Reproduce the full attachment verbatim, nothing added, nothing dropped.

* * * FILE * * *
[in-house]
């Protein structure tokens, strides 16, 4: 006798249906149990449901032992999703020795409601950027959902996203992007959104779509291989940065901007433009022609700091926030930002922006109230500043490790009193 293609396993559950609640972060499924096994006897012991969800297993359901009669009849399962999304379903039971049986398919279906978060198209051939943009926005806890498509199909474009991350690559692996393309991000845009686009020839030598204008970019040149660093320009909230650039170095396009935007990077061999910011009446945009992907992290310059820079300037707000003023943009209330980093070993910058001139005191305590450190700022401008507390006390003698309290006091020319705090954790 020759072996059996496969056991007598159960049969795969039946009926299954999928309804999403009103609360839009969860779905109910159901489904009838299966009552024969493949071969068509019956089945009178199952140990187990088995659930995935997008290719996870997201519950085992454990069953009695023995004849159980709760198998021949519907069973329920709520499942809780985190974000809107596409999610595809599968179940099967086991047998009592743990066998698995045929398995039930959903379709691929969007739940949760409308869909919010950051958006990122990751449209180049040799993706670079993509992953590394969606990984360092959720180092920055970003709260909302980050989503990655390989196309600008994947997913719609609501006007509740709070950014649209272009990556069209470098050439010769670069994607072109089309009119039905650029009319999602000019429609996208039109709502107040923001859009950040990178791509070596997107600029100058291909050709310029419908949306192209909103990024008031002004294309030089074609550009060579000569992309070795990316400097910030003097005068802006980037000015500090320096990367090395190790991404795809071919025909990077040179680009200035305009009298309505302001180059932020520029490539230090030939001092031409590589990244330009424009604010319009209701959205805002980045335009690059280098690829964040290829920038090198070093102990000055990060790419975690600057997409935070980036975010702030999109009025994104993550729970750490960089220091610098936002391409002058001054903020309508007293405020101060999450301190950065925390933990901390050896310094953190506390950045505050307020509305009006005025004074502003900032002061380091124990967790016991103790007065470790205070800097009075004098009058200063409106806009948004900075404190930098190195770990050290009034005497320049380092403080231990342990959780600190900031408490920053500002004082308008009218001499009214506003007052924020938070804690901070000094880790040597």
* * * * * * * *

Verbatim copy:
[in-house]
């Protein structure tokens, strides 16, 4: 006798249906149990449901032992999703020795409601950027959902996203992007959104779509291989940065901007433009022609700091926030930002922006109230500043490790009193 293609396993559950609640972060499924096994006897012991969800297993359901009669009849399962999304379903039971049986398919279906978060198209051939943009926005806890498509199909474009991350690559692996393309991000845009686009020839030598204008970019040149660093320009909230650039170095396009935007990077061999910011009446945009992907992290310059820079300037707000003023943009209330980093070993910058001139005191305590450190700022401008507390006390003698309290006091020319705090954790 020759072996059996496969056991007598159960049969795969039946009926299954999928309804999403009103609360839009969860779905109910159901489904009838299966009552024969493949071969068509019956089945009178199952140990187990088995659930995935997008290719996870997201519950085992454990069953009695023995004849159980709760198998021949519907069973329920709520499942809780985190974000809107596409999610595809599968179940099967086991047998009592743990066998698995045929398995039930959903379709691929969007739940949760409308869909919010950051958006990122990751449209180049040799993706670079993509992953590394969606990984360092959720180092920055970003709260909302980050989503990655390989196309600008994947997913719609609501006007509740709070950014649209272009990556069209470098050439010769670069994607072109089309009119039905650029009319999602000019429609996208039109709502107040923001859009950040990178791509070596997107600029100058291909050709310029419908949306192209909103990024008031002004294309030089074609550009060579000569992309070795990316400097910030003097005068802006980037000015500090320096990367090395190790991404795809071919025909990077040179680009200035305009009298309505302001180059932020520029490539230090030939001092031409590589990244330009424009604010319009209701959205805002980045335009690059280098690829964040290829920038090198070093102990000055990060790419975690600057997409935070980036975010702030999109009025994104993550729970750490960089220091610098936002391409002058001054903020309508007293405020101060999450301190950065925390933990901390050896310094953190506390950045505050307020509305009006005025004074502003900032002061380091124990967790016991103790007065470790205070800097009075004098009058200063409106806009948004900075404190930098190195770990050290009034005497320049380092403080231990342990959780600190900031408490920053500002004082308008009218001499009214506003007052924020938070804690901070000094880790040597």